significant and rapidly rising share of electricity generation
in some European countries, notably Denmark, at 28 percent last
year, as well as Spain (18 percent) and Germany (11 percent),
according to BP data.
Markets in these countries where penetration of renewable
energy is high have been up-ended, driving down average peak
wholesale prices and hitting the profitability of traditional
OCGT is the most vulnerable to a mainstreaming of renewable
power, given it has the highest generation costs.
The NEA report estimated that OCGT profitability would drop
by more than 80 percent when wind power reached a third of
installed capacity, while the profits of even least-impacted
nuclear power would fall by more than half. (see Figure 2)
But if countries start paying for balancing services, such
calculations will be again turned on their head.
Some gas engine suppliers sense an opportunity, such as
Finnish power plant engine maker Wartsila, which is
marketing a gas plant which can shut down the combined cycle of
a CCGT, to ramp up faster.
The NEA says it sees a new role for nuclear power, as the
least carbon-emitting dispatchable option.
Nuclear is usually operated as baseload, meaning power
plants are run for more than 5,000 hours annually.
That is partly for economic reasons, to capitalise on low
running costs and pay back the high, upfront capital costs, as
well as safety ones, connected with control of core temperature
and constraints imposed by the life-cycle of the fuel rods.
More frequent cycling of the power plant could also speed up
materials fatigue, says the NEA.
After taking those constraints into account, online nuclear
power plants can be ramped up and down about as quickly as a
coal plant, the NEA said, adding that French nuclear power was
already used to vary output according to demand.
However, the NEA's own estimate of nuclear power start-up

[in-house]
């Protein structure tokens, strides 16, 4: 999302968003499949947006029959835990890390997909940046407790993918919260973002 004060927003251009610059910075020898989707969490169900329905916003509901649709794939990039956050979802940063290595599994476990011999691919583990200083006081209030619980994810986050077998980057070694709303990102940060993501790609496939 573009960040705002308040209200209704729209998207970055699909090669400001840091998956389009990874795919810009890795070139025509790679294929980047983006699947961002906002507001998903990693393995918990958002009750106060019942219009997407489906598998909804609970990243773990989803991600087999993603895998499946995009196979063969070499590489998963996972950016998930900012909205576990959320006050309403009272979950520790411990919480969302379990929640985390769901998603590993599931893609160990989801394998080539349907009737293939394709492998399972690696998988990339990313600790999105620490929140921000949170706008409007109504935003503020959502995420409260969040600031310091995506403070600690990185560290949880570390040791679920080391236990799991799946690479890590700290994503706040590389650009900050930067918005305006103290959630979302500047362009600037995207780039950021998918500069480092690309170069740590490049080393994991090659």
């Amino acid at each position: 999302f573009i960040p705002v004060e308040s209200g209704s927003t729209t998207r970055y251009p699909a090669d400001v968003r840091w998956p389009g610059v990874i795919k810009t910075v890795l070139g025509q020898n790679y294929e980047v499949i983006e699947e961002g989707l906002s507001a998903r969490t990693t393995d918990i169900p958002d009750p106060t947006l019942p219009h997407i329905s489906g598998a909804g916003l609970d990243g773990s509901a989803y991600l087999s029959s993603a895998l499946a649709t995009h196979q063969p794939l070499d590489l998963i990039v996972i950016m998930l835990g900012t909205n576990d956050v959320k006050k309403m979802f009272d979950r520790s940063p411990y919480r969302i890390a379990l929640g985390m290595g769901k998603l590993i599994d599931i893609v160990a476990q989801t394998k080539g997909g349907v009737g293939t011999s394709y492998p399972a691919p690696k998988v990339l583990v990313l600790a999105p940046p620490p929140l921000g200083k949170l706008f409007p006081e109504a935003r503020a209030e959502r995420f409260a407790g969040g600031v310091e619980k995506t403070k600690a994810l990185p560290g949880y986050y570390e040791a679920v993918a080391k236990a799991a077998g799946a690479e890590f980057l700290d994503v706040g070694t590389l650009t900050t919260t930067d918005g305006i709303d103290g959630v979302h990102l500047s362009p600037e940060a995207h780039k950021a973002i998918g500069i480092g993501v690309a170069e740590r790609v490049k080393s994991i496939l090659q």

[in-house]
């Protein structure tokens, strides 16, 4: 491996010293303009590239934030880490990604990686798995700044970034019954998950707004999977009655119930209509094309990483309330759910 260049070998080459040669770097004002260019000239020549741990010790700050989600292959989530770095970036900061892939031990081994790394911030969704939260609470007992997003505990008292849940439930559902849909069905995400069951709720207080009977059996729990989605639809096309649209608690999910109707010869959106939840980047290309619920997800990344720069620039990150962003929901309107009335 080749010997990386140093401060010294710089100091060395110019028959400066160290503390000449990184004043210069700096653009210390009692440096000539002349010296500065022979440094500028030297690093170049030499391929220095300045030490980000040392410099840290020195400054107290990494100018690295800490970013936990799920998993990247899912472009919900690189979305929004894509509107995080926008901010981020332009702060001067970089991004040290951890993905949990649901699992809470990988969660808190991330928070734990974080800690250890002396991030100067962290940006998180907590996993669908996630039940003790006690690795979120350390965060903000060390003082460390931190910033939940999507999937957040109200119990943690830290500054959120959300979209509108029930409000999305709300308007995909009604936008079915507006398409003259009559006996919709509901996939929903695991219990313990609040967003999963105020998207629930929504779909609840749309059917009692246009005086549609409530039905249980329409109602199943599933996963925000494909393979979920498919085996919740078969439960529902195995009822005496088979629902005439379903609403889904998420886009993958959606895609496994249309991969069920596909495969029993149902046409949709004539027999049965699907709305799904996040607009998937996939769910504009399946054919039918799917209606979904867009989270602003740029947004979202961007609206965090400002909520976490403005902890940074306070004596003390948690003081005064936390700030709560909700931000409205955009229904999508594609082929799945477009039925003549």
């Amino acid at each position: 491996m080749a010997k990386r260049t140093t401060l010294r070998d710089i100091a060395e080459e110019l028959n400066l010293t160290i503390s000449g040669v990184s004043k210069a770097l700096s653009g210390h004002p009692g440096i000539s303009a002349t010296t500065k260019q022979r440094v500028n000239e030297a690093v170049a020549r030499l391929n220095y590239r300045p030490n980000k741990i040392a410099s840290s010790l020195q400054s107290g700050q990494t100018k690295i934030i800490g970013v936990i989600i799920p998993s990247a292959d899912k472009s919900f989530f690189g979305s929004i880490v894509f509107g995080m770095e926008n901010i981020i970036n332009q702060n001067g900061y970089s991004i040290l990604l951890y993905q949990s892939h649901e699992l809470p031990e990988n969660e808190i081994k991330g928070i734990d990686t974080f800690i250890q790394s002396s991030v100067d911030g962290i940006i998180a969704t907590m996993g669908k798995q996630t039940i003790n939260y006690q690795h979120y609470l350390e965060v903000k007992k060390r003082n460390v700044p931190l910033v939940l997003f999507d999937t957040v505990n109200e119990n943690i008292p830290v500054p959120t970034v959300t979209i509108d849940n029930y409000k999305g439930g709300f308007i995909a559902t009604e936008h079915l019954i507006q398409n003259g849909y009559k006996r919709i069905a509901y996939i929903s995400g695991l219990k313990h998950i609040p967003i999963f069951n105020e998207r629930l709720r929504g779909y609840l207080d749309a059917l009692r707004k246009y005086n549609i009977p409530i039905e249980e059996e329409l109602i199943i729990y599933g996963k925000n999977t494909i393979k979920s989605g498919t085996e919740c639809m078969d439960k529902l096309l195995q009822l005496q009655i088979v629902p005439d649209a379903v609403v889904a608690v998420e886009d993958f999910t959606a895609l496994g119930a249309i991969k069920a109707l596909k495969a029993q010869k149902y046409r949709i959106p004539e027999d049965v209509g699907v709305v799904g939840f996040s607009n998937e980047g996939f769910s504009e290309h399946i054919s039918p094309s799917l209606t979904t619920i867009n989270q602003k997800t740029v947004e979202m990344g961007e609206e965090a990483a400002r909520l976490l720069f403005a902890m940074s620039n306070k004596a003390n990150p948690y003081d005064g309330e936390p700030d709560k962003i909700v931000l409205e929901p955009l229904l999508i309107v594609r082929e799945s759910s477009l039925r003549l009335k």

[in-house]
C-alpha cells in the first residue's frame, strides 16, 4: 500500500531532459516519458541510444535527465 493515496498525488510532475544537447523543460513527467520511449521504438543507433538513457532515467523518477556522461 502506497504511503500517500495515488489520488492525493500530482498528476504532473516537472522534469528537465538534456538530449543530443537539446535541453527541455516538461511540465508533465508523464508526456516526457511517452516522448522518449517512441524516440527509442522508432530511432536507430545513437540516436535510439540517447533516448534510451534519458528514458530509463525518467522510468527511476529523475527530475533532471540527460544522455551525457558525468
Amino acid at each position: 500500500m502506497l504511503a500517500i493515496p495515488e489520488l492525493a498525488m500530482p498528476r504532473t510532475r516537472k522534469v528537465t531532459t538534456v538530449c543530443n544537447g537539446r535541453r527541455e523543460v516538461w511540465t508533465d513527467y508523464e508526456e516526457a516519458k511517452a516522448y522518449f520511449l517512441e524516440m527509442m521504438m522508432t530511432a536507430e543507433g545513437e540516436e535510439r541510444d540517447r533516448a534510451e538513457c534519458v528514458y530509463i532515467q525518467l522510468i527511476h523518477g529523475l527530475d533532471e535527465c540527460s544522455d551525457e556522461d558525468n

and ramp-up times suggests it may struggle to compete with gas.
Governments are struggling to keep up with the demands of a
more variable grid.
European Union policy for example focuses on the adequacy
(amount) of member states' reserve capacity, rather than their
"Currently, the ENTSOE (European Network of Transmission
System Operators for Electricity) generation adequacy assessment
does not focus on the flexibility of the system, and its ability
to cope with large swings in the feed in of variable wind and
solar generation," said a European Commission paper consulting
on generation adequacy, published earlier this month.
And where the need for flexibility is recognised, supply
options have a job competing with alternatives, including
demand-side responses (cutting supply at peak times to
consenting users) and smart grid options.
Britain's Department of Energy and Climate Change in August
published a report, "Electricity System: Assessment of Future
Challenges", which focused on these rather than using more
flexible power plants.
And Germany on Thursday passed legislation where grid
operators could agree to pay industrial consumers to interrupt
their supply and so provide flexibility at peak times.
(Editing by Sonya Hepinstall)